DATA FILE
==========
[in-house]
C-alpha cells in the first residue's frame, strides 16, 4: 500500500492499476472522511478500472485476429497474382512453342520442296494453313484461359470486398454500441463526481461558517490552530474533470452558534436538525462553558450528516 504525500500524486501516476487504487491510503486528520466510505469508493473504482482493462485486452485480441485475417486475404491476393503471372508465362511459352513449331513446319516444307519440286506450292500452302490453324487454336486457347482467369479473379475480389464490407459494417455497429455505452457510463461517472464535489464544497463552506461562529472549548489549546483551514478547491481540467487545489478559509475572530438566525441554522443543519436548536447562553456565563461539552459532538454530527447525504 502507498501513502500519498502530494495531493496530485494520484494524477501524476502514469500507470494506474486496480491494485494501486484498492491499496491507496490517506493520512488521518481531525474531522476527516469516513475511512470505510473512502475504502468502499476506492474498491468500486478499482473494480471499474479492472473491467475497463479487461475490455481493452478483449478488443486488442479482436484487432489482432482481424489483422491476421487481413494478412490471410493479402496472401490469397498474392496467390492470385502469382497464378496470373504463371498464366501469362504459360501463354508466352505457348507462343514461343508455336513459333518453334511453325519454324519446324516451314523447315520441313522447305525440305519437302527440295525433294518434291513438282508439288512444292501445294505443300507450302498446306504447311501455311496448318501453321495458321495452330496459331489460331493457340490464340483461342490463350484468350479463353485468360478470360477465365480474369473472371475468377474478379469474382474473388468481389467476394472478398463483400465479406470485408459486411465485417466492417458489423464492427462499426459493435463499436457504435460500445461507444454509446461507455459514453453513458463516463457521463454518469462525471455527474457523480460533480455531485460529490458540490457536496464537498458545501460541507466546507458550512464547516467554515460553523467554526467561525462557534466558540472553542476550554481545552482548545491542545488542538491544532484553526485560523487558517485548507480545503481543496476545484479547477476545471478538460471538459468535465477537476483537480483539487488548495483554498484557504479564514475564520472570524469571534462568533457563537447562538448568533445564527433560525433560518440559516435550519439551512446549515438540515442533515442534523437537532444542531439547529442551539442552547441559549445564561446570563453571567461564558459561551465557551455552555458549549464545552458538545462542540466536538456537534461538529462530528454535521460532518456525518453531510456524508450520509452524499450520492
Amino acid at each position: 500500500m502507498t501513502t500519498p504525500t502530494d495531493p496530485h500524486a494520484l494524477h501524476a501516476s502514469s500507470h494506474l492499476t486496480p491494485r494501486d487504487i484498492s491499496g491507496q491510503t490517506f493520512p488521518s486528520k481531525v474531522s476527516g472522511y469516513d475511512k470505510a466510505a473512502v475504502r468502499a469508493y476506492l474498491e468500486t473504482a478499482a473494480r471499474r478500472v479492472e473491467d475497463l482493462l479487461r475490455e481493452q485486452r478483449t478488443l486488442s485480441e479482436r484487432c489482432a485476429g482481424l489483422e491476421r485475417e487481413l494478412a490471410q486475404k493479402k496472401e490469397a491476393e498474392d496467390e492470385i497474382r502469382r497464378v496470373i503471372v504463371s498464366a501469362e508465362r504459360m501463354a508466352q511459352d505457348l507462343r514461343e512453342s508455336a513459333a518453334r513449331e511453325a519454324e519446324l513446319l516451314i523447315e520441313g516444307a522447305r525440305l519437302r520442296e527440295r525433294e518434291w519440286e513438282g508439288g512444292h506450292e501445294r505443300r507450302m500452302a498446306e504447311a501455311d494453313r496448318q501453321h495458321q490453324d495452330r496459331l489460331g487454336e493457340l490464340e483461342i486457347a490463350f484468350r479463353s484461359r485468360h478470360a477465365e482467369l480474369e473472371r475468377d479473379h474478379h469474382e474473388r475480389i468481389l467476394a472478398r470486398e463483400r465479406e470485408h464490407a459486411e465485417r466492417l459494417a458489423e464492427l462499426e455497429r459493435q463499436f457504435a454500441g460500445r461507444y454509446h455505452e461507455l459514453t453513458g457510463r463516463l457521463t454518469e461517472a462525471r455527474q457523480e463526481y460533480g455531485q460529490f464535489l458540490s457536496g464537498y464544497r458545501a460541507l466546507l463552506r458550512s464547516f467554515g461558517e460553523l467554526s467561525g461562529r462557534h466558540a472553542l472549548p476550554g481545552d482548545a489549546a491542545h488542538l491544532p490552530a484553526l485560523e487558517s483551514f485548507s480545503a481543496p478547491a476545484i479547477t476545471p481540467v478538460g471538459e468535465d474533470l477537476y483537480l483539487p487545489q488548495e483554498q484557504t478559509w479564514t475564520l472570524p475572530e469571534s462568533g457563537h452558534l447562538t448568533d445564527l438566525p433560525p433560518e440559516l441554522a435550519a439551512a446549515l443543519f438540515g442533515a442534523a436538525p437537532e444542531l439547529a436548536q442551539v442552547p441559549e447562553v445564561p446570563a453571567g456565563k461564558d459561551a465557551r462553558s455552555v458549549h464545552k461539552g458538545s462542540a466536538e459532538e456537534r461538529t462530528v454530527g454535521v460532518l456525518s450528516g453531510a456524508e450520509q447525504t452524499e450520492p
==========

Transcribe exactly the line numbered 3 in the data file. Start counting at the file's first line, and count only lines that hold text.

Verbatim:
Amino acid at each position: 500500500m502507498t501513502t500519498p504525500t502530494d495531493p496530485h500524486a494520484l494524477h501524476a501516476s502514469s500507470h494506474l492499476t486496480p491494485r494501486d487504487i484498492s491499496g491507496q491510503t490517506f493520512p488521518s486528520k481531525v474531522s476527516g472522511y469516513d475511512k470505510a466510505a473512502v475504502r468502499a469508493y476506492l474498491e468500486t473504482a478499482a473494480r471499474r478500472v479492472e473491467d475497463l482493462l479487461r475490455e481493452q485486452r478483449t478488443l486488442s485480441e479482436r484487432c489482432a485476429g482481424l489483422e491476421r485475417e487481413l494478412a490471410q486475404k493479402k496472401e490469397a491476393e498474392d496467390e492470385i497474382r502469382r497464378v496470373i503471372v504463371s498464366a501469362e508465362r504459360m501463354a508466352q511459352d505457348l507462343r514461343e512453342s508455336a513459333a518453334r513449331e511453325a519454324e519446324l513446319l516451314i523447315e520441313g516444307a522447305r525440305l519437302r520442296e527440295r525433294e518434291w519440286e513438282g508439288g512444292h506450292e501445294r505443300r507450302m500452302a498446306e504447311a501455311d494453313r496448318q501453321h495458321q490453324d495452330r496459331l489460331g487454336e493457340l490464340e483461342i486457347a490463350f484468350r479463353s484461359r485468360h478470360a477465365e482467369l480474369e473472371r475468377d479473379h474478379h469474382e474473388r475480389i468481389l467476394a472478398r470486398e463483400r465479406e470485408h464490407a459486411e465485417r466492417l459494417a458489423e464492427l462499426e455497429r459493435q463499436f457504435a454500441g460500445r461507444y454509446h455505452e461507455l459514453t453513458g457510463r463516463l457521463t454518469e461517472a462525471r455527474q457523480e463526481y460533480g455531485q460529490f464535489l458540490s457536496g464537498y464544497r458545501a460541507l466546507l463552506r458550512s464547516f467554515g461558517e460553523l467554526s467561525g461562529r462557534h466558540a472553542l472549548p476550554g481545552d482548545a489549546a491542545h488542538l491544532p490552530a484553526l485560523e487558517s483551514f485548507s480545503a481543496p478547491a476545484i479547477t476545471p481540467v478538460g471538459e468535465d474533470l477537476y483537480l483539487p487545489q488548495e483554498q484557504t478559509w479564514t475564520l472570524p475572530e469571534s462568533g457563537h452558534l447562538t448568533d445564527l438566525p433560525p433560518e440559516l441554522a435550519a439551512a446549515l443543519f438540515g442533515a442534523a436538525p437537532e444542531l439547529a436548536q442551539v442552547p441559549e447562553v445564561p446570563a453571567g456565563k461564558d459561551a465557551r462553558s455552555v458549549h464545552k461539552g458538545s462542540a466536538e459532538e456537534r461538529t462530528v454530527g454535521v460532518l456525518s450528516g453531510a456524508e450520509q447525504t452524499e450520492p